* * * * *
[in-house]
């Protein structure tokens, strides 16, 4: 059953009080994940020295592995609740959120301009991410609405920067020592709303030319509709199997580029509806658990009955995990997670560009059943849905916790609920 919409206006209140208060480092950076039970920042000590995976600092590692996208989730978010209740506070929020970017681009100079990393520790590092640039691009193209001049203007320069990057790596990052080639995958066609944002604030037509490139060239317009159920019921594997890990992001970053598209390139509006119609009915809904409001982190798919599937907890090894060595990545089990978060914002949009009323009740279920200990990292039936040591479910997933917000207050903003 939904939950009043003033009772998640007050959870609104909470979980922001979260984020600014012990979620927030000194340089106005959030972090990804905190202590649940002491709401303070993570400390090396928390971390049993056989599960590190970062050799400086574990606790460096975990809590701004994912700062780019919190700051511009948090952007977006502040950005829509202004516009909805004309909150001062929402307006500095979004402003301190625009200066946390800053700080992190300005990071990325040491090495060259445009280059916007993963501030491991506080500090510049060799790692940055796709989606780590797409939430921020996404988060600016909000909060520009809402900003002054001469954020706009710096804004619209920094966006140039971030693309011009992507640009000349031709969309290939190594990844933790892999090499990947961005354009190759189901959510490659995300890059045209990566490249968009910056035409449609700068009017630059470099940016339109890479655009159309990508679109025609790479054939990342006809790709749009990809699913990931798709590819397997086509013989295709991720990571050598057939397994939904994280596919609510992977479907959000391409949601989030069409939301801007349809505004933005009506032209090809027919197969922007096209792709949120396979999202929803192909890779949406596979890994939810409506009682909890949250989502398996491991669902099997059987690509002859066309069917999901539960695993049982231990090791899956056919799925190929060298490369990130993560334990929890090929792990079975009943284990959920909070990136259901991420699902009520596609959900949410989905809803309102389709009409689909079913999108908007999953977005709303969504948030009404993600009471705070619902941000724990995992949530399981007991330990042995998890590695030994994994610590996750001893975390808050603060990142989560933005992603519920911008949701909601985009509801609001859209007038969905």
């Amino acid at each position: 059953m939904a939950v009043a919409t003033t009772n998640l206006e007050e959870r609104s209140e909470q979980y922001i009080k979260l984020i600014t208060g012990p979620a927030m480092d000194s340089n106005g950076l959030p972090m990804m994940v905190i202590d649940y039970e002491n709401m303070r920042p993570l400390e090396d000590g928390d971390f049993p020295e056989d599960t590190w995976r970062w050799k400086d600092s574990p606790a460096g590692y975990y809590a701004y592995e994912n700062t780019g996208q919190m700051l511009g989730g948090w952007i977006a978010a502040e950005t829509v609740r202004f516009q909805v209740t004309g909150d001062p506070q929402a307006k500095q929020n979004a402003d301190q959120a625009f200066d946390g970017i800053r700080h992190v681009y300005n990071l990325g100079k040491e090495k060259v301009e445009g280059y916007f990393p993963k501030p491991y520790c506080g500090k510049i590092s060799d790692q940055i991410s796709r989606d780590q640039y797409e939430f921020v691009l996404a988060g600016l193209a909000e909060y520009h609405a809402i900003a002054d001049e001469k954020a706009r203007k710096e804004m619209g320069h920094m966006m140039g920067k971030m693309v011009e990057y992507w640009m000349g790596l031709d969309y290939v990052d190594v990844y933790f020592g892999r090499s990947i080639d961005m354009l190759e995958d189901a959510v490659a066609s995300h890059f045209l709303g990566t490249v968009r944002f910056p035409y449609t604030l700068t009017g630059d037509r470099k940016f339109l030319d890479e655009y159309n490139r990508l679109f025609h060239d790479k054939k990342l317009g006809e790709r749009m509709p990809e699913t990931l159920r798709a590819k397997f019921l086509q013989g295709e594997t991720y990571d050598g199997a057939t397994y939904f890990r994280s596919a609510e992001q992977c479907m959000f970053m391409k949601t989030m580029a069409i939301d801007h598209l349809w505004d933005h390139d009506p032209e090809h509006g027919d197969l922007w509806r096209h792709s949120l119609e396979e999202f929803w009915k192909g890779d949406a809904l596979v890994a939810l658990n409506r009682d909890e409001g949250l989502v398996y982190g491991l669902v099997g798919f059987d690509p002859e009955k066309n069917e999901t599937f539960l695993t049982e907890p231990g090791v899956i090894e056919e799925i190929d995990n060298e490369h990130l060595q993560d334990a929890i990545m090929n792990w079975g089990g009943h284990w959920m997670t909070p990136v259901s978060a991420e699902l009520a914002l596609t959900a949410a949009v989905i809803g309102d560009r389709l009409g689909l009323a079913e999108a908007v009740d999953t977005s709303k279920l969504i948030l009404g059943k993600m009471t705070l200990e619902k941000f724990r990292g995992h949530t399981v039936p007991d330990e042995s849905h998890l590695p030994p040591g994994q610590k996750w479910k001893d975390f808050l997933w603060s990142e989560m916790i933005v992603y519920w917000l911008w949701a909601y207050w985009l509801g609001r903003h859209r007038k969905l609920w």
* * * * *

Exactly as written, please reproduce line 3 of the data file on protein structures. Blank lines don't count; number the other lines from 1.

């Amino acid at each position: 059953m939904a939950v009043a919409t003033t009772n998640l206006e007050e959870r609104s209140e909470q979980y922001i009080k979260l984020i600014t208060g012990p979620a927030m480092d000194s340089n106005g950076l959030p972090m990804m994940v905190i202590d649940y039970e002491n709401m303070r920042p993570l400390e090396d000590g928390d971390f049993p020295e056989d599960t590190w995976r970062w050799k400086d600092s574990p606790a460096g590692y975990y809590a701004y592995e994912n700062t780019g996208q919190m700051l511009g989730g948090w952007i977006a978010a502040e950005t829509v609740r202004f516009q909805v209740t004309g909150d001062p506070q929402a307006k500095q929020n979004a402003d301190q959120a625009f200066d946390g970017i800053r700080h992190v681009y300005n990071l990325g100079k040491e090495k060259v301009e445009g280059y916007f990393p993963k501030p491991y520790c506080g500090k510049i590092s060799d790692q940055i991410s796709r989606d780590q640039y797409e939430f921020v691009l996404a988060g600016l193209a909000e909060y520009h609405a809402i900003a002054d001049e001469k954020a706009r203007k710096e804004m619209g320069h920094m966006m140039g920067k971030m693309v011009e990057y992507w640009m000349g790596l031709d969309y290939v990052d190594v990844y933790f020592g892999r090499s990947i080639d961005m354009l190759e995958d189901a959510v490659a066609s995300h890059f045209l709303g990566t490249v968009r944002f910056p035409y449609t604030l700068t009017g630059d037509r470099k940016f339109l030319d890479e655009y159309n490139r990508l679109f025609h060239d790479k054939k990342l317009g006809e790709r749009m509709p990809e699913t990931l159920r798709a590819k397997f019921l086509q013989g295709e594997t991720y990571d050598g199997a057939t397994y939904f890990r994280s596919a609510e992001q992977c479907m959000f970053m391409k949601t989030m580029a069409i939301d801007h598209l349809w505004d933005h390139d009506p032209e090809h509006g027919d197969l922007w509806r096209h792709s949120l119609e396979e999202f929803w009915k192909g890779d949406a809904l596979v890994a939810l658990n409506r009682d909890e409001g949250l989502v398996y982190g491991l669902v099997g798919f059987d690509p002859e009955k066309n069917e999901t599937f539960l695993t049982e907890p231990g090791v899956i090894e056919e799925i190929d995990n060298e490369h990130l060595q993560d334990a929890i990545m090929n792990w079975g089990g009943h284990w959920m997670t909070p990136v259901s978060a991420e699902l009520a914002l596609t959900a949410a949009v989905i809803g309102d560009r389709l009409g689909l009323a079913e999108a908007v009740d999953t977005s709303k279920l969504i948030l009404g059943k993600m009471t705070l200990e619902k941000f724990r990292g995992h949530t399981v039936p007991d330990e042995s849905h998890l590695p030994p040591g994994q610590k996750w479910k001893d975390f808050l997933w603060s990142e989560m916790i933005v992603y519920w917000l911008w949701a909601y207050w985009l509801g609001r903003h859209r007038k969905l609920w």